Ephedrine is used in many medicines to treat colds and asthma. There have been many cases of unintentional doping, in which the active ingredient ephedrine has been found in athletes who have actually caught a cold. Thus, ephedrine, similar to caffeine, is tolerated at a limit concentration.
The limit is 10 μg/ml urine. Ephedrine is produced from plants of the genus Ephedra. It causes the release of adrenalin and noradrenalin.
Ephedrine was available in pharmacies until 2001, but since it was misused in the majority of cases, public access has been stopped. The effect of ephedrine can be compared to adrenaline. However, the effect is weaker, but lasts longer.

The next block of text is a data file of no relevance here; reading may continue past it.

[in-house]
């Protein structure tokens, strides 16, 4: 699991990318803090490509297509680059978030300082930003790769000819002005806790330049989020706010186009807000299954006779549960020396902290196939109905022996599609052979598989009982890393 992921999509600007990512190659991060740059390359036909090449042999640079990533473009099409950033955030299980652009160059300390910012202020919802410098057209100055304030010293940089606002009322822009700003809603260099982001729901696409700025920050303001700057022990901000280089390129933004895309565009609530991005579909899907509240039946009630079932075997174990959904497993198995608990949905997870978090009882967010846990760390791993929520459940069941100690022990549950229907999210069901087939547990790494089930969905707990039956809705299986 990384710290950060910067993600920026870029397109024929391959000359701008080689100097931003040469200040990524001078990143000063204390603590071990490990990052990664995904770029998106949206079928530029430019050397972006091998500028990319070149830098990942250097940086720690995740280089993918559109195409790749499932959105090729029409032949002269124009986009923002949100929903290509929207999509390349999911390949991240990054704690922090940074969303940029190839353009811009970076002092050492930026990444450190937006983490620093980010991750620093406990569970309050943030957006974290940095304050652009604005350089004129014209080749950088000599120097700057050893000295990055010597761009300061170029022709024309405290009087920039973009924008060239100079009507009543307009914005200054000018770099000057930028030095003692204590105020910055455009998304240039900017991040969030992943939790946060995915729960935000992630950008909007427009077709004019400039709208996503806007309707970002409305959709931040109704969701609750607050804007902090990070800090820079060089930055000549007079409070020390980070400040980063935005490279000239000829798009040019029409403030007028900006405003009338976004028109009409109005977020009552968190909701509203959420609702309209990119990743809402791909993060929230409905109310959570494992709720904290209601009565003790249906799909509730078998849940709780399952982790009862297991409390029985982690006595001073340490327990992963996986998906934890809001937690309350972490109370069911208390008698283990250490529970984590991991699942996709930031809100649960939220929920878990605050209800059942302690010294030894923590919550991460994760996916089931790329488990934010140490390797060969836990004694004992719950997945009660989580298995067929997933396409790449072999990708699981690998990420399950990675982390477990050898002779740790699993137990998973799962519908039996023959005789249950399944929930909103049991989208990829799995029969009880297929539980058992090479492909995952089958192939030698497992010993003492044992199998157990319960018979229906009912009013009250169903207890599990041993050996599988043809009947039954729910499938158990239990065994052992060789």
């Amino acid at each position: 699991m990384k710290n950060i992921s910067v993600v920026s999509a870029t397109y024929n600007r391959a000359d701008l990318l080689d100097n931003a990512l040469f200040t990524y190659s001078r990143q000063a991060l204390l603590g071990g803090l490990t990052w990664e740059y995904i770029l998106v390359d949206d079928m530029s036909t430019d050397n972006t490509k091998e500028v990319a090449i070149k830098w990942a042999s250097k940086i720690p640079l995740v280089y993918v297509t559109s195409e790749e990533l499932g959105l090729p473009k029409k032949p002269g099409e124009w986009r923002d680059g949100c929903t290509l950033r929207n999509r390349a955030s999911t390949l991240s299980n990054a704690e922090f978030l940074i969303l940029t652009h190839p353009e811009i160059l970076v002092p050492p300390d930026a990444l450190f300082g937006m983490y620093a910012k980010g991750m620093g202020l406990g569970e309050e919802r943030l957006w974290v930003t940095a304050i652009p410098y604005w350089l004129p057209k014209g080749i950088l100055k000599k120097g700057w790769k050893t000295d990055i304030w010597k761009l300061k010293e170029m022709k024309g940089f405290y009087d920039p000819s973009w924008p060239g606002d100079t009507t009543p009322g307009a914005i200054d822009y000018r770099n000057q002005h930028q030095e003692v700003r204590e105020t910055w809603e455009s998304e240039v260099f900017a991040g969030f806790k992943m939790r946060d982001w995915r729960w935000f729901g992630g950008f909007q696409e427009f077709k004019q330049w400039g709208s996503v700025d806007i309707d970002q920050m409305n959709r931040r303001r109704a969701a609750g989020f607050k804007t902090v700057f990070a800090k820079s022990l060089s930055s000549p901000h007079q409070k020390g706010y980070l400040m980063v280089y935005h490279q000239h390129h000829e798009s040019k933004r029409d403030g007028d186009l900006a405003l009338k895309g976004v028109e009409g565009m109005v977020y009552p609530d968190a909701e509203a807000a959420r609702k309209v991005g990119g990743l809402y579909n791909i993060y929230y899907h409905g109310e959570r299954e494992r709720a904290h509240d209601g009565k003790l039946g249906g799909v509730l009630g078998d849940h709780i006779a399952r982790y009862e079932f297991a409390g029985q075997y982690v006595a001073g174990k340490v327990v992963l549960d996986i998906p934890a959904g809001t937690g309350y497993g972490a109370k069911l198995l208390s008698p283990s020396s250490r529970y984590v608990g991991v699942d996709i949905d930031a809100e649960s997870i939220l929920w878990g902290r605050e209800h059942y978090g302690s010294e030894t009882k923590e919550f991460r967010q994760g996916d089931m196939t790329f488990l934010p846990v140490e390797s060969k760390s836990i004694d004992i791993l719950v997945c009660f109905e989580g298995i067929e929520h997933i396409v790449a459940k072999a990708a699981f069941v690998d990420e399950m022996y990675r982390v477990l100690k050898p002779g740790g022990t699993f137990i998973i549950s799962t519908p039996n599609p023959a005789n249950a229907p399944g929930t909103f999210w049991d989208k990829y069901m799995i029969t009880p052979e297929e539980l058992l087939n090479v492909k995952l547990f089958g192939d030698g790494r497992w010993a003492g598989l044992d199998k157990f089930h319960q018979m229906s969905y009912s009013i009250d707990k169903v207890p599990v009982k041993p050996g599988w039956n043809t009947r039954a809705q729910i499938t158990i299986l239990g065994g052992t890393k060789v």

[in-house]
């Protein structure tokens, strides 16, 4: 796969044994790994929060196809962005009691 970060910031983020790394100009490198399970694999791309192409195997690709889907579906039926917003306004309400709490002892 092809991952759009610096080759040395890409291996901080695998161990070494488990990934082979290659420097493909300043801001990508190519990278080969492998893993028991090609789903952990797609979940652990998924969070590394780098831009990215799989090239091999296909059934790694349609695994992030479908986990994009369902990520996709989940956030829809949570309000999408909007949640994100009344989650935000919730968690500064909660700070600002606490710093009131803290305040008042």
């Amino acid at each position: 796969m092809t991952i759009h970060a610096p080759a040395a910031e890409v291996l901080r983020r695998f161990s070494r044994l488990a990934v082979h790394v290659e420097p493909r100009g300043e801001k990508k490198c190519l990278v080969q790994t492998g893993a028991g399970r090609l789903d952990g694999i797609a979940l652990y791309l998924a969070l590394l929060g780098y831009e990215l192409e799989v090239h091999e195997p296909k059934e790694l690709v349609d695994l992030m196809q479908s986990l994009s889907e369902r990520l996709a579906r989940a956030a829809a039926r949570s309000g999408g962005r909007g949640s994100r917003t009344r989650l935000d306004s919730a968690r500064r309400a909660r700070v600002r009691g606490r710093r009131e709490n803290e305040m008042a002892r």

Similar to caffeine, ephedrine has a stimulating effect. High blood pressure, increased heart rate, dilatation of the bronchi are typical symptoms of ephedrine intake. Ephedrine is also used as an appetite suppressant to lose weight. The increase in body temperature is believed to increase protein biosynthesis and active fat burning.
The daily dose of ephedrine is between 20 and 50 mg per day. An overdose can lead to unpleasant side effects. Typical side effects are:
- Anxiety states and